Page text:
Often the kid would do the rest of the work for me, encouraging their parent to watch. Kids are not stupid, they know if the mum or dad has to watch something that gives them longer time with the giant sweet jar. An accidental piece of genius. I gave away a free A3 poster with every DVD and Blu Ray as well and this surprisingly sometimes tipped an umm and aaahh to a "okay Ill take one". People love to think that they are getting extra, supermarkets do this all the time! I would also give them a business card and tell them to get in touch and let me know what they thought. This is a genuine request but it also works well for other people nearby, upon the completion of a sale often others would flock to see what they are missing. So in a subtle kind of way be vocal about the sale. but selling the posters didn’t shift very well at all. I guess people are happy for artwork if it’s something they have seen or are familiar with. By all means hang a few up but don’t expect to sell many unless you already have a wide fan-base.
9. Ask questions and know when to quit - Everyone’s favourite subject is them-self, so often I would ask a simple question about what they are wearing, or how their day is going etc. I would also try and compliment them, it’s the most minute amount of flirting and in the realms of selling it’s a pretty fun thing to do. I genuinely love tattoo’s so If I saw someone with a decent tattoo I would ask them about it or who did it etc. This would always result in someone walking away smiling. If they come to my table and leave smiling with biz card or leaflet I am doing a good job, if they leave with a copy of my film then that’s a perfect result. Don’t forget to network, I linked and swapped contact details with lot’s of other interesting filmmakers, make up artists & bloggers etc. Ask people for their business card and info. Also give people an escape route if they need it, some people at the CC might be very shy or nervous speaking to you, if you sense this, don’t make it difficult for them or you. Often you can tell in a few moments if someone is genuinely interested or if they are fine chatting away or not. If they look uncomfortable hand them a leaflet and tell them “you are here all weekend and they are welcome to come back”. Inside they are screaming thank you as they grab the leaflet and flee.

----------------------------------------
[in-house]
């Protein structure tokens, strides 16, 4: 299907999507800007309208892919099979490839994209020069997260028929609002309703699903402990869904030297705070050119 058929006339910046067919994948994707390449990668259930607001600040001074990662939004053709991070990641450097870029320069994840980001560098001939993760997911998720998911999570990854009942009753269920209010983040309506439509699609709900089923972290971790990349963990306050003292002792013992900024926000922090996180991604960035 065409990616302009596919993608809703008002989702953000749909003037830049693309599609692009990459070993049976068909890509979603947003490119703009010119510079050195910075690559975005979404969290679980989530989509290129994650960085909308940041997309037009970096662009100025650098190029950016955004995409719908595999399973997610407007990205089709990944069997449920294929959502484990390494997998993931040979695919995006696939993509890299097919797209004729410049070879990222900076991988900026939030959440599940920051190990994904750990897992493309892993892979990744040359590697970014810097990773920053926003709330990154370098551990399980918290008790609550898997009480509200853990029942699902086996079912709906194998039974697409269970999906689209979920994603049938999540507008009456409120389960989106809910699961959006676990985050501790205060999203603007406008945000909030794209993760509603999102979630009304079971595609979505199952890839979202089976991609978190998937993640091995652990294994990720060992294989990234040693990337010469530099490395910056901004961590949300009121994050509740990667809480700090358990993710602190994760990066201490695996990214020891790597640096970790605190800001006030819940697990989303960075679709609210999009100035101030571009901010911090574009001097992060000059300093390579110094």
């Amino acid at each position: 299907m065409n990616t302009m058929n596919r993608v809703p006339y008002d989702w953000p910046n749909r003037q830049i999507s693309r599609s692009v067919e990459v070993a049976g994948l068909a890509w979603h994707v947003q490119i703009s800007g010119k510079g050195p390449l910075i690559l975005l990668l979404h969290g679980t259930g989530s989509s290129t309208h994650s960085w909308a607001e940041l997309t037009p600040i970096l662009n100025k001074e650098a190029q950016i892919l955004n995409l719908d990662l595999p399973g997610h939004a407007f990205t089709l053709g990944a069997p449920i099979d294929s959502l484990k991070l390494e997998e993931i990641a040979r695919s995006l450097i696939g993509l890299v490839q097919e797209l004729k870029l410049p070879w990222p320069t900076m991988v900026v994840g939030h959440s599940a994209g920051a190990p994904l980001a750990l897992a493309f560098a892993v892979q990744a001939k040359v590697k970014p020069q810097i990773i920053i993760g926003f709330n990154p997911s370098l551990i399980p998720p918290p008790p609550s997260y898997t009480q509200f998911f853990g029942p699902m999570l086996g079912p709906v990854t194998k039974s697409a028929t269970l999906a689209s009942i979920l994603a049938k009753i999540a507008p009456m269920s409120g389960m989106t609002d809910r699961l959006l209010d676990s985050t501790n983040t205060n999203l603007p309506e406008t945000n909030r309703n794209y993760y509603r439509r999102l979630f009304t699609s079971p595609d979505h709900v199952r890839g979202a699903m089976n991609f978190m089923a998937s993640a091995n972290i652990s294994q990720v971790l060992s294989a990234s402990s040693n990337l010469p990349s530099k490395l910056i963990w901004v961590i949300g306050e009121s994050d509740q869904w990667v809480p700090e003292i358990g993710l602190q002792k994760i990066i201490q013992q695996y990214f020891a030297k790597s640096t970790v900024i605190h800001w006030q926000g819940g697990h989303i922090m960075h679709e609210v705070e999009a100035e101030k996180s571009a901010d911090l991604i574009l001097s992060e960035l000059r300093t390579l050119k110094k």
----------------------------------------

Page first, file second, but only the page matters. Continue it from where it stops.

10. Keep it simple, Keep it fun - Comic Cons are really hard work, long hours, long commute, and it’s easy to go overboard, the first day I decorated my table like a Christmas tree but I soon realised that it was too complicated to take in the right info, that night I went home and printed out a few simple signs. One about the iPad, one that included the synopsis of the film and one that mentioned who was in it.
"WATCH THE TRAILER HERE" - You can plug in your headphones so more than 1 person can listen.
This all seems really simple and obvious but I missed this all the first day myself and never underestimate how quick you need to get your point across, imagine every customer is highly important and busy so get the info across quickly and concisely, if they like the idea of the film they will stay and chat.
11. Keep it professional - Finally most days I saw a lot of tired, bleary looking folk. It’s very tempting after a day at CC to have a few drinks and celebrate your hard work and earnings that day. I stayed in every night and allowed myself a couple of beers to wind down, despite it being the weekend I treated the CC like work, no-one performs well stinking of booze or looking like death warmed up. Get a good early nights sleep, the CC is tiring for filmmakers we are the minority at these places so we have more work to do. Don’t make it even harder than it already is. every second at CC is potential selling time, so as tempting as it is to get photo with a hot looking Lara Croft I would save all that for another time. I took my camera and had every intention of checking out other stalls, but the reality is this just isn’t possible for filmmakers at CC, especially if you hope to sell well.
I didn’t sell enough films to retire, that was never going to happen but the CC was a great opportunity to reach out to an audience I would never normally have access to. I did make a fairly decent profit and still came away with some hard copies that I plan to continue to sell online through the films website younghighanddead.com
But I can easily see how many other filmmakers could really struggle and even lose money at a CC. This isn’t because I knew what I was doing or got everything right first time, far from it. I honestly believe the CC worked well for me because I adapted constantly and treated the event like a professional job. If you have the right attitude and follow the steps above there is no reason why you can’t turn a good size profit from an event like this. It’s not even about quantity. I nearly forgot to mention, the hall I was in, was one of the smallest and quietest ones! For a filmmaker you have the harder sell, you have to attract them to your table, show them the trailer, then secure the sale. This takes you a lot longer per customer than other sellers do with their products, so large quantities of passers by means nothing.
I hope this info is useful. I might add to it further down the line if I think of anything else but hopefully the info gives you a good base to start with if you plan on taking your feature to a CC.
Hard copies of my horror film can be bought from the films website just visit younghighanddead.com please feel free to send any feedback to firstname.lastname@example.org or you can link with me on twitter @rumpunchprods.
Luke Brady (Writer/Director) of Young High and Dead